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Thread: English into the Americas

  1. #1
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    English into the Americas

    I'm curious to know people's experiences of finding English roots for their American ancestors.

    1. When did they arrive?
    2. What was their occupation / social background?
    3. What was their denomination?
    4. Which part of England did their family originate from?


    What sparks my curiosity as an Englishman, is that although I've carried out two 23andMe tests (myself and a parent), an FTDNA Family Finder test, GEDMATCH files, a FTDNA Y111 test, and an FTDNA Big Y (followed by additional Yfull and Full Genomes analysis), my DNA testing with regards to Genetic Genealogy, has been a dismal failure. Other than very distant Y cousins, I have not connected trees with one DNA cousin. It has added 0 named ancestors to my genealogy. I enjoy tracing the haplogroups for the longer story, but no close matches. I expected to have lots of second to sixth cousins and on wards in the USA, Canada, Australia, etc. England has been such a massive exporter of DNA across the World over the past several centuries. Autosomal DNA tests for ancestry fail to identify English as a definitive group - and our results tend to blur into other British, North-West European, Western European, Irish, and even Southern European groups, regardless of the commercial service. However, I understood that some of the receiving nation-states of English DNA, particularly the USA, were some of the most avid DNA testers. So where are my matches?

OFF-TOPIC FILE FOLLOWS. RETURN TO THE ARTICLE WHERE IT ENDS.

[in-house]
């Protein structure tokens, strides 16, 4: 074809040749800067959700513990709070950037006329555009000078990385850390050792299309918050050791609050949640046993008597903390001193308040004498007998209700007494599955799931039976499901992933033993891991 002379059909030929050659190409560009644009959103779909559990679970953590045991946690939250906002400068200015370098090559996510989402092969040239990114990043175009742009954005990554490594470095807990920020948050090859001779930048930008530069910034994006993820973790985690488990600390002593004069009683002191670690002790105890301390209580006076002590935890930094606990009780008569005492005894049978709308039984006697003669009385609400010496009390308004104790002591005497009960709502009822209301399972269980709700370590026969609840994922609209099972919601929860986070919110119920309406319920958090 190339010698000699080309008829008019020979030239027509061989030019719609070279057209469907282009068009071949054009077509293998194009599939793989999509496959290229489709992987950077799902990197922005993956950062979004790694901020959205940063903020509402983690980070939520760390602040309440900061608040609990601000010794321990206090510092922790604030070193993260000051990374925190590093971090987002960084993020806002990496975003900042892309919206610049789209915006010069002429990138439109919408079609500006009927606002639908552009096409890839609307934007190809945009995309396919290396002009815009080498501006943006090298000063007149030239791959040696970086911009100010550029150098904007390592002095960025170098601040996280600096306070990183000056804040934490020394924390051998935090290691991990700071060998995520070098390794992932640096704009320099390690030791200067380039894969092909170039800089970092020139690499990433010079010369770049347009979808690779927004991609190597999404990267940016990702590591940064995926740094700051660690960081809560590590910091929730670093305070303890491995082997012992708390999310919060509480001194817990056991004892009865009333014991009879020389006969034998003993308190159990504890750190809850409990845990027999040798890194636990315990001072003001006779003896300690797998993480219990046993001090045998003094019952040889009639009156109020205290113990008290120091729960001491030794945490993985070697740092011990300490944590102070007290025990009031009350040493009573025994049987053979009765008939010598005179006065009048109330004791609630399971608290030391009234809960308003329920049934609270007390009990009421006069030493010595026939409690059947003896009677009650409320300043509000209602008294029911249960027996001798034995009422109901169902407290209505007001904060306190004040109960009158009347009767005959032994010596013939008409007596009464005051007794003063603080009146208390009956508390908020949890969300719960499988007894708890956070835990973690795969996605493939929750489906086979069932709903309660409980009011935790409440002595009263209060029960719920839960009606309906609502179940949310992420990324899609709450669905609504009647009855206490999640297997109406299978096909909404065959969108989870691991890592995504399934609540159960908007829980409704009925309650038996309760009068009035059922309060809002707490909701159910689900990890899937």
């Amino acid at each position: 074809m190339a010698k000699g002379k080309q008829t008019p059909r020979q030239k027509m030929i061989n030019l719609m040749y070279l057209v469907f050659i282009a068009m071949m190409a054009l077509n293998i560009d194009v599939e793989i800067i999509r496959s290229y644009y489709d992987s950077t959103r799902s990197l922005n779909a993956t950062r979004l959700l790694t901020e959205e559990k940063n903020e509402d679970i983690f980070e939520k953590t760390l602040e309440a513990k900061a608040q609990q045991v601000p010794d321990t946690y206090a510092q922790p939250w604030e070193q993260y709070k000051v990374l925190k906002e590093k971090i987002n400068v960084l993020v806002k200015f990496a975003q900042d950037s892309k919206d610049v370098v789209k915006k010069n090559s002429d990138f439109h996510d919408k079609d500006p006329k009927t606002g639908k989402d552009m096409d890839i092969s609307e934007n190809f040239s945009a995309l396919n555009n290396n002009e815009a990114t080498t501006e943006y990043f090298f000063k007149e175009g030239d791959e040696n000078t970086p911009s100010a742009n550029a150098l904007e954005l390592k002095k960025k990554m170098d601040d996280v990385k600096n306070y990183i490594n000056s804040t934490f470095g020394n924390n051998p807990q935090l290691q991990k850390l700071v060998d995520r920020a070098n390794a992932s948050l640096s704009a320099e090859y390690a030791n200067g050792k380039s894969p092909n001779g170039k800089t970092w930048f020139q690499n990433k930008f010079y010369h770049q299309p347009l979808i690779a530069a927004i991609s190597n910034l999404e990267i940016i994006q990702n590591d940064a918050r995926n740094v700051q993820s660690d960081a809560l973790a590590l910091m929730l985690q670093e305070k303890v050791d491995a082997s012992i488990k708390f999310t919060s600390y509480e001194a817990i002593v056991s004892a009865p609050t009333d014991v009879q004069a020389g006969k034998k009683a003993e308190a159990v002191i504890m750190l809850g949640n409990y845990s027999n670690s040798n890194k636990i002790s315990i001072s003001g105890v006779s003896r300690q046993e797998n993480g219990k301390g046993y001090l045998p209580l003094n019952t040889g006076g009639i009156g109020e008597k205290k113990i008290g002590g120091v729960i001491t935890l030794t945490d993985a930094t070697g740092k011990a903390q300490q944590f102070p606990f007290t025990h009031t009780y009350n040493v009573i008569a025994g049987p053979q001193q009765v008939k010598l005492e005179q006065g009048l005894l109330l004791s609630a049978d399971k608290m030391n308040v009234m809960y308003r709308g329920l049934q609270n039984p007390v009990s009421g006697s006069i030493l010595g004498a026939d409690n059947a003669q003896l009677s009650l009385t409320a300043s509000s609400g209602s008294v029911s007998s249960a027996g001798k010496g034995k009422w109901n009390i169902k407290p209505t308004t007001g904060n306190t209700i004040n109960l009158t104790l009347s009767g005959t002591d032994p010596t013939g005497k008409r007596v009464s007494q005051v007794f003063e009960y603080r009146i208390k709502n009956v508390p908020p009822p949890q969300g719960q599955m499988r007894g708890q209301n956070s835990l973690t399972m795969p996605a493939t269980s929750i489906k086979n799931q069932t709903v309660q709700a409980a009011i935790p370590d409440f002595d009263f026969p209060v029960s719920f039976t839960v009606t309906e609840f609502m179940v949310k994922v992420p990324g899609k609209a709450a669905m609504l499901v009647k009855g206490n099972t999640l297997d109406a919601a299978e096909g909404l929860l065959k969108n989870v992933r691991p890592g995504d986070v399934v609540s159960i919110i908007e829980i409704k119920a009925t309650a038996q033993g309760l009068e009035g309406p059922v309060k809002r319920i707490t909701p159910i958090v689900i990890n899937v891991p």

When I do contact my nearest American matches, whether on 23andMe, GEDMATCH, or FTDNA, we never find a common connection. Very often, their recorded ancestors with English surnames have been in the Americas since the 1750s or earlier. I don't find those connections.

    My recorded ancestors were all English, predominantly from the County of Norfolk. One aspect that I suspect that could be a factor was their social status. My ancestors were very much rural working class. Relatively few named trades, and even then, usually minor trades, often combined with labouring. During C18 and C19, the men were mainly East Anglian Agricultural labourers. Geographic mobility of my ancestors was also quite limited. On my mother's side, I have dozens of direct ancestors, bunched up near to the River Yare in the east of Norfolk going back 360 years on record. Second cousins marrying second cousins. My suspicion would be that they descended predominantly from the rural peasantry (including the freemen) of those parishes bway back into the Medieval. But I could be wrong.